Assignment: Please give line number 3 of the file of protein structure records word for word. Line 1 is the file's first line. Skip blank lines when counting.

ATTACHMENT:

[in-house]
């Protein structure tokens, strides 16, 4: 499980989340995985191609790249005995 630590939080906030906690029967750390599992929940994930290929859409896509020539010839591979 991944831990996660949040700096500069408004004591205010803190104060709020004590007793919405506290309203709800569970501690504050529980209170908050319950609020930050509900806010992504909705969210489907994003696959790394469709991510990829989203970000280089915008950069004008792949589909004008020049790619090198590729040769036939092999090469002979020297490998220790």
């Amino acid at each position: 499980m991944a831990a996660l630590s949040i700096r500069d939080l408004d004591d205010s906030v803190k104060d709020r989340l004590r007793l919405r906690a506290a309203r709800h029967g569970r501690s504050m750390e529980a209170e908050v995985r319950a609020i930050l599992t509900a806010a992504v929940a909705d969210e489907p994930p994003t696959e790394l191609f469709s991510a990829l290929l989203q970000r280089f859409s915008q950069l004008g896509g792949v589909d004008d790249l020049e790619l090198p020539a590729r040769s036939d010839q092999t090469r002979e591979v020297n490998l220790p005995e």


């Amino acid at each position: 499980m991944a831990a996660l630590s949040i700096r500069d939080l408004d004591d205010s906030v803190k104060d709020r989340l004590r007793l919405r906690a506290a309203r709800h029967g569970r501690s504050m750390e529980a209170e908050v995985r319950a609020i930050l599992t509900a806010a992504v929940a909705d969210e489907p994930p994003t696959e790394l191609f469709s991510a990829l290929l989203q970000r280089f859409s915008q950069l004008g896509g792949v589909d004008d790249l020049e790619l090198p020539a590729r040769s036939d010839q092999t090469r002979e591979v020297n490998l220790p005995e």